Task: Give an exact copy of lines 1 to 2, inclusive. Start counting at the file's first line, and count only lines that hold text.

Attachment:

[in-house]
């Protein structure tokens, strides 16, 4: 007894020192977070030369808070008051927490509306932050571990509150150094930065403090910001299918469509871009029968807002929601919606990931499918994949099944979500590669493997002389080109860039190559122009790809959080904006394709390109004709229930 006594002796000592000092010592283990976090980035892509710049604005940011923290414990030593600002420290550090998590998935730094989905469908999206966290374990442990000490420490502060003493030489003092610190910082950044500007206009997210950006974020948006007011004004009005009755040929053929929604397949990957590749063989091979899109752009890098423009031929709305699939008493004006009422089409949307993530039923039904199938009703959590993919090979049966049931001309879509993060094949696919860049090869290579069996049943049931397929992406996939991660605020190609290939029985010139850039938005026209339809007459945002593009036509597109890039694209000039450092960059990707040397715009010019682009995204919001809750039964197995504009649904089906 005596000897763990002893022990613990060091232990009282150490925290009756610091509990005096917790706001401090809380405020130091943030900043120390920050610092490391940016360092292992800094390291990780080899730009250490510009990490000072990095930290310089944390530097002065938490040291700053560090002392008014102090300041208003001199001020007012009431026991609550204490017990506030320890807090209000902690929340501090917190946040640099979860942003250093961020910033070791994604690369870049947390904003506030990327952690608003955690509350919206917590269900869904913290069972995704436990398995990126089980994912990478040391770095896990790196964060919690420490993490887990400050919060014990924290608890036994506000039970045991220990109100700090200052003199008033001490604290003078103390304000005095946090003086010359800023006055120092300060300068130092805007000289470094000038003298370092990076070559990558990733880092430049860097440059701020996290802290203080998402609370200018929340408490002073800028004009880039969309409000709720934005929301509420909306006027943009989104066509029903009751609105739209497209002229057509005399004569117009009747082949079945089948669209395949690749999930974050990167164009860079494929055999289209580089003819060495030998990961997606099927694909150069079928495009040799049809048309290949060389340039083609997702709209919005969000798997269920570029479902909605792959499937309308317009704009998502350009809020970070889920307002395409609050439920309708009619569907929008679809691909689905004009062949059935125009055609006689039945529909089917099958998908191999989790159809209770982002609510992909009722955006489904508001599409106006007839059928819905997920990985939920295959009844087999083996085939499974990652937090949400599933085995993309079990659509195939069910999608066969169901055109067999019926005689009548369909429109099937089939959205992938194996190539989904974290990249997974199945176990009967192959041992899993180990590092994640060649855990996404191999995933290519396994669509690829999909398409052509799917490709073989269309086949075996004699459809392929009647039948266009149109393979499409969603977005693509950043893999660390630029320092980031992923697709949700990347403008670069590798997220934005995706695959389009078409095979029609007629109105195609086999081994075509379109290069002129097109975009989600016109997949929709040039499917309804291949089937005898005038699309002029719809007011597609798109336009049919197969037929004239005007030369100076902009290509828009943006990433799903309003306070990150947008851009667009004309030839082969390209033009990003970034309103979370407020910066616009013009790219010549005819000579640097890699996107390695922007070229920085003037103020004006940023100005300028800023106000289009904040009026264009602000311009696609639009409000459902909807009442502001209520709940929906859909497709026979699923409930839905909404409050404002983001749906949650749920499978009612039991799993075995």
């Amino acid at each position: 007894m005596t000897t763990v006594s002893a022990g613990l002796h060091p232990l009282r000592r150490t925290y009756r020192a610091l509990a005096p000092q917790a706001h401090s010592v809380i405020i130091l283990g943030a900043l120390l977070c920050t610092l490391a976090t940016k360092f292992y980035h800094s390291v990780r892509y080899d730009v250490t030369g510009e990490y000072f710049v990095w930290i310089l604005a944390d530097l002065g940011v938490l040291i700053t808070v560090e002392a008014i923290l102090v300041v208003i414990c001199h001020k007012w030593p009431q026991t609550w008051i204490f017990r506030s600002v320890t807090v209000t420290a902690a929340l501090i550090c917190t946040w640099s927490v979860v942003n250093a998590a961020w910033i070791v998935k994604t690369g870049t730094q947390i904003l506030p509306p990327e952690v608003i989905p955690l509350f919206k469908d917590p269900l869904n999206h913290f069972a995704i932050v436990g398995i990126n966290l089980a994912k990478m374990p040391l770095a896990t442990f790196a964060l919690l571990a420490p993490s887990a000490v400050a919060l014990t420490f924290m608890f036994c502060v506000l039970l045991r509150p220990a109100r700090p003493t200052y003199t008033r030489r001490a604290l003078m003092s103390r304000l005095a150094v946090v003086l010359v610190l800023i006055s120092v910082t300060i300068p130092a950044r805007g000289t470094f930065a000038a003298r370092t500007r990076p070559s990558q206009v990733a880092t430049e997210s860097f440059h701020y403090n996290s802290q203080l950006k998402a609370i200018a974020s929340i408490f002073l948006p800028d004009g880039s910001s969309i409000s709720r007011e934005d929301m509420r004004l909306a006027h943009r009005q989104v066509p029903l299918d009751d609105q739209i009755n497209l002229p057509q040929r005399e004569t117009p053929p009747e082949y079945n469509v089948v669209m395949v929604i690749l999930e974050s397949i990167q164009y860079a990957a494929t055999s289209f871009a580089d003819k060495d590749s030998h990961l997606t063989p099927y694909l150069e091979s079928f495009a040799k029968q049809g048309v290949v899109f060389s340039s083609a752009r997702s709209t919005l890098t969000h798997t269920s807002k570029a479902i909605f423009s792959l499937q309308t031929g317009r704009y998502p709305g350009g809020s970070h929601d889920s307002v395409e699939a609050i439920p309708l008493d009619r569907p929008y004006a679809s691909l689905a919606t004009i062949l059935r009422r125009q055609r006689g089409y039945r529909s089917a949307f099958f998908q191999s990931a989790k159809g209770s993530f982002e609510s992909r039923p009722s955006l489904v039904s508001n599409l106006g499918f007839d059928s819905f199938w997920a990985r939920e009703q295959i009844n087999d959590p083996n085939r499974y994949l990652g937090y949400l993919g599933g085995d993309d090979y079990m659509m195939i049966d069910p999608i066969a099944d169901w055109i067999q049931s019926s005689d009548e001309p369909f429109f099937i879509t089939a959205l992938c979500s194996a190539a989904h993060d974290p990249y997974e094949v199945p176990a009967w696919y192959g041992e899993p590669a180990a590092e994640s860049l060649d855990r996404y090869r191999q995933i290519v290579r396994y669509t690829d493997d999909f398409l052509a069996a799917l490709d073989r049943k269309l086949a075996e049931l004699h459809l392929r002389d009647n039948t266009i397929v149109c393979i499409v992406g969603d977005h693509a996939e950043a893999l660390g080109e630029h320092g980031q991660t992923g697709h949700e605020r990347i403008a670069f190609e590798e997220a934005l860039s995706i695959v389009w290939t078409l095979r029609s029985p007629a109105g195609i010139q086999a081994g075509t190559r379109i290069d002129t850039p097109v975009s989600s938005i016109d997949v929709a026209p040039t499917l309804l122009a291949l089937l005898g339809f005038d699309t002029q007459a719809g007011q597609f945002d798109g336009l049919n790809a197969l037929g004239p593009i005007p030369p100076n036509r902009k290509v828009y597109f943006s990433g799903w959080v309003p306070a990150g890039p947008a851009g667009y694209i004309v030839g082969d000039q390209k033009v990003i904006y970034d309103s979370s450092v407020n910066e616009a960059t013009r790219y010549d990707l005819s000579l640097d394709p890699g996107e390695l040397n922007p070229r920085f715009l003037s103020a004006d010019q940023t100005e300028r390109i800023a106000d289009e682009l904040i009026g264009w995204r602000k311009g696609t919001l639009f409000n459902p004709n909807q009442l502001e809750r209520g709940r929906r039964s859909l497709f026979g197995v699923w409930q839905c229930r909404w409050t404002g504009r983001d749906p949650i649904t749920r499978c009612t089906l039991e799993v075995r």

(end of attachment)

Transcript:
[in-house]
């Protein structure tokens, strides 16, 4: 007894020192977070030369808070008051927490509306932050571990509150150094930065403090910001299918469509871009029968807002929601919606990931499918994949099944979500590669493997002389080109860039190559122009790809959080904006394709390109004709229930 006594002796000592000092010592283990976090980035892509710049604005940011923290414990030593600002420290550090998590998935730094989905469908999206966290374990442990000490420490502060003493030489003092610190910082950044500007206009997210950006974020948006007011004004009005009755040929053929929604397949990957590749063989091979899109752009890098423009031929709305699939008493004006009422089409949307993530039923039904199938009703959590993919090979049966049931001309879509993060094949696919860049090869290579069996049943049931397929992406996939991660605020190609290939029985010139850039938005026209339809007459945002593009036509597109890039694209000039450092960059990707040397715009010019682009995204919001809750039964197995504009649904089906 005596000897763990002893022990613990060091232990009282150490925290009756610091509990005096917790706001401090809380405020130091943030900043120390920050610092490391940016360092292992800094390291990780080899730009250490510009990490000072990095930290310089944390530097002065938490040291700053560090002392008014102090300041208003001199001020007012009431026991609550204490017990506030320890807090209000902690929340501090917190946040640099979860942003250093961020910033070791994604690369870049947390904003506030990327952690608003955690509350919206917590269900869904913290069972995704436990398995990126089980994912990478040391770095896990790196964060919690420490993490887990400050919060014990924290608890036994506000039970045991220990109100700090200052003199008033001490604290003078103390304000005095946090003086010359800023006055120092300060300068130092805007000289470094000038003298370092990076070559990558990733880092430049860097440059701020996290802290203080998402609370200018929340408490002073800028004009880039969309409000709720934005929301509420909306006027943009989104066509029903009751609105739209497209002229057509005399004569117009009747082949079945089948669209395949690749999930974050990167164009860079494929055999289209580089003819060495030998990961997606099927694909150069079928495009040799049809048309290949060389340039083609997702709209919005969000798997269920570029479902909605792959499937309308317009704009998502350009809020970070889920307002395409609050439920309708009619569907929008679809691909689905004009062949059935125009055609006689039945529909089917099958998908191999989790159809209770982002609510992909009722955006489904508001599409106006007839059928819905997920990985939920295959009844087999083996085939499974990652937090949400599933085995993309079990659509195939069910999608066969169901055109067999019926005689009548369909429109099937089939959205992938194996190539989904974290990249997974199945176990009967192959041992899993180990590092994640060649855990996404191999995933290519396994669509690829999909398409052509799917490709073989269309086949075996004699459809392929009647039948266009149109393979499409969603977005693509950043893999660390630029320092980031992923697709949700990347403008670069590798997220934005995706695959389009078409095979029609007629109105195609086999081994075509379109290069002129097109975009989600016109997949929709040039499917309804291949089937005898005038699309002029719809007011597609798109336009049919197969037929004239005007030369100076902009290509828009943006990433799903309003306070990150947008851009667009004309030839082969390209033009990003970034309103979370407020910066616009013009790219010549005819000579640097890699996107390695922007070229920085003037103020004006940023100005300028800023106000289009904040009026264009602000311009696609639009409000459902909807009442502001209520709940929906859909497709026979699923409930839905909404409050404002983001749906949650749920499978009612039991799993075995």